IF YOU are planning a trip back to the UK and plan to use the train, a pass from www.britrail.com could save you money and give extra convenience.
These passes, only for people from outside the UK, are better value the more you plan to travel around during your trip, but may give you a saving even on one long return journey.
BritRail is the international arm of Britain’s Association of Train Operating Companies and aims to attract people from outside the country to visit the UK by train. At present their main passes are especially good value as they attract a 20%-off low-season rate, including both the “consecutive” and “flexi” versions of the BritRail Euro Pass and the BritRail Euro England pass (the “euro” passes are the versions for European residents).
The passes allow for unlimited rail travel within Britain or England, either for a period of consecutive days (two, four, eight, 15, 22, one month) or for a certain number of days (two, three, four, eight or 15) within a month from the first day of use.
You can travel at any time of day and get on and off as you choose.
There is a range of other passes for specific areas, including Scotland and London, though these are more limited in the options available and do not have a low season discount.
The site also allows you to buy special tickets for a single journey, which can be used once on any day and at any time and allow you to get off the train as many times as you like between start and finish. These are called point-to-point tickets, and may be worth looking into depending on your plans, though the great flexibility means they are not especially cheap.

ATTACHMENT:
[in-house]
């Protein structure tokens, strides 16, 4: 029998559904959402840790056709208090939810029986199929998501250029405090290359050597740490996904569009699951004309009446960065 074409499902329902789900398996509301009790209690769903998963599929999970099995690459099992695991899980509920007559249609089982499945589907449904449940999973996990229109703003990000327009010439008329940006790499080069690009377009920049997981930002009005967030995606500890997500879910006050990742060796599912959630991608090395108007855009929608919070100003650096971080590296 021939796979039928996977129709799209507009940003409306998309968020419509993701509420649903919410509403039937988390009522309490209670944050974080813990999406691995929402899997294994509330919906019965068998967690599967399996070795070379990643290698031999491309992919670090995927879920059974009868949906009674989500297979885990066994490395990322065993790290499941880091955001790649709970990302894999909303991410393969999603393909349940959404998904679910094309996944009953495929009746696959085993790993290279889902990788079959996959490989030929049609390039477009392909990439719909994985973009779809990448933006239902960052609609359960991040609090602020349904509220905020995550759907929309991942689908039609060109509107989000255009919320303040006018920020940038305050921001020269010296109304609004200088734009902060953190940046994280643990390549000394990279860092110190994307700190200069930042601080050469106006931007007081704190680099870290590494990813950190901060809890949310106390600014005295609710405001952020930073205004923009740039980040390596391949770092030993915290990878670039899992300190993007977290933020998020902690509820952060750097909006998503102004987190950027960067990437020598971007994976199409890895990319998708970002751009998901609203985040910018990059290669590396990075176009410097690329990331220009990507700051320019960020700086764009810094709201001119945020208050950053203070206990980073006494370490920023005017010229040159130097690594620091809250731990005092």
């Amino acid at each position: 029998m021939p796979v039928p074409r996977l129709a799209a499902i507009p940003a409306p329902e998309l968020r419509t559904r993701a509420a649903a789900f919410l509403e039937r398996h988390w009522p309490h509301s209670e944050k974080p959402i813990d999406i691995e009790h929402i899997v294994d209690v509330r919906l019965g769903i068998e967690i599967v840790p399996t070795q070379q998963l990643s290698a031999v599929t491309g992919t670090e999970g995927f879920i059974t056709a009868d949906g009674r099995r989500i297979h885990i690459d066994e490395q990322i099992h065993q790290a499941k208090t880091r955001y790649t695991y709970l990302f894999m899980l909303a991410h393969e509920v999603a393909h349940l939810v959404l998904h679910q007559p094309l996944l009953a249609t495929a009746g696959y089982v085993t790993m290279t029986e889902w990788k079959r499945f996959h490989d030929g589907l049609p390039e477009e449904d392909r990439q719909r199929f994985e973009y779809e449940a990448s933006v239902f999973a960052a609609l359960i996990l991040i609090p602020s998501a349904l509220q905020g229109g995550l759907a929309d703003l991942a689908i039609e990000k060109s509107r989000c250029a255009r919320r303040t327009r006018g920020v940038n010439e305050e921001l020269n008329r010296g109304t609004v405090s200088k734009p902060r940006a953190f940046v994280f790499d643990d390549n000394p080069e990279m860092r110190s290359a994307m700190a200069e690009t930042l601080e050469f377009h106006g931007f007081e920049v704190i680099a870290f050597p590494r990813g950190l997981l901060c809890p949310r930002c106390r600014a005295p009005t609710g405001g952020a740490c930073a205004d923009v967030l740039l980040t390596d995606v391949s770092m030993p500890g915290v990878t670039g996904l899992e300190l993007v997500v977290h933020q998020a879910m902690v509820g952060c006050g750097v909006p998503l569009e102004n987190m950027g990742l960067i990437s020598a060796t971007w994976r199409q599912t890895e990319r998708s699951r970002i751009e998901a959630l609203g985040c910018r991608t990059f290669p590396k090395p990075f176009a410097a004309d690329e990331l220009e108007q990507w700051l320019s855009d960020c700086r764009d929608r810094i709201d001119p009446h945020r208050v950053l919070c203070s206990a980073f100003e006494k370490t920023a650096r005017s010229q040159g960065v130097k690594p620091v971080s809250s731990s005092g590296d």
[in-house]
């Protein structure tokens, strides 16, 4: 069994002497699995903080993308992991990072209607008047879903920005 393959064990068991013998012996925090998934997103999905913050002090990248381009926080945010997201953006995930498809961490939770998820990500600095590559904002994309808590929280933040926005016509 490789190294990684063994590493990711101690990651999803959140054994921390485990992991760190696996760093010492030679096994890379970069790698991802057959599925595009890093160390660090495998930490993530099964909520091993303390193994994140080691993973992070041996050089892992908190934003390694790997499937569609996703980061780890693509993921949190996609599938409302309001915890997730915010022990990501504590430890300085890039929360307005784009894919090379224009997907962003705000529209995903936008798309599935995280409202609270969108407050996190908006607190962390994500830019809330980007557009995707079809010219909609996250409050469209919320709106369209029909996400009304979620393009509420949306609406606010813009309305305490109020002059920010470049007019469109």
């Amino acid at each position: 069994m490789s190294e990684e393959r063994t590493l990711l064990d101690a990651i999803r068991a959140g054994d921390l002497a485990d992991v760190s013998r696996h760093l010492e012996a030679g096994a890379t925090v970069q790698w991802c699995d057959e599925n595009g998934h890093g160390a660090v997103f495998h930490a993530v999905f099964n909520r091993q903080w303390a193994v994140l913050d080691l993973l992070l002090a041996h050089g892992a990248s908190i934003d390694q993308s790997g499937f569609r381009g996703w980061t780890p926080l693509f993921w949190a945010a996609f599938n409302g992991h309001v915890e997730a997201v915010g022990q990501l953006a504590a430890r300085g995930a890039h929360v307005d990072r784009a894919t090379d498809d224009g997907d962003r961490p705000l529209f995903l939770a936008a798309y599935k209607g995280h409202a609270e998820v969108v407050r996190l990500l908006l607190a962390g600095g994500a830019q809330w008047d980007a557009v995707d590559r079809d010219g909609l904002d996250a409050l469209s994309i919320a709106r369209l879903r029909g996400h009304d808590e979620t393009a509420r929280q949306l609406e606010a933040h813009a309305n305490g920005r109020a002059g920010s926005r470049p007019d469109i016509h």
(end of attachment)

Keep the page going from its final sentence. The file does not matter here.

If you know on what days you want to travel you might be better off using www.thetrainline.com - an alternative service for buying ordinary British train tickets.
However, be aware thetrainline cannot send your tickets outside the UK (as BritRail does) nor can you print them online. However most larger British stations have machines where you can print your pre-paid tickets when you arrive.
The BritRail passes come in standard or first class versions but if you get the standard version you can opt for first class on a particular train by paying a supplement. (Does not apply to reduced-rate youth cards.) You can also opt to pay for insurance for lost or stolen passes.
Buy the tickets before arriving in the UK - they will be posted to you.
Discounts are available for small groups travelling together (up to 50% off the third to ninth passes, called a “party discount”), families with children, for young people up to age 25 and for those aged 60 or more.
There is a “guest” version of passes for those who plan to travel in the UK with a UK-resident, allowing for passes for both of you with 25% off each one.
Passes are issued open-dated and must be validated within six months of issue and before the first use. To do this you take the pass, with your passport, to the station where you will take your first train. The first and last dates of validity are entered on it and you sign it. In the case of a “flexi” version you also have to enter your date of travel on the pass each day you use it before boarding a train.
The low season rate is for tickets bought until February 15 for travel until February 28.
Passes entitle you to a reduced Eurostar rate, but this is not free and does not count as one used travel day.
Contact with BritRail is via their site alone for those in Europe although there is a phone line for those in the USA and Canada.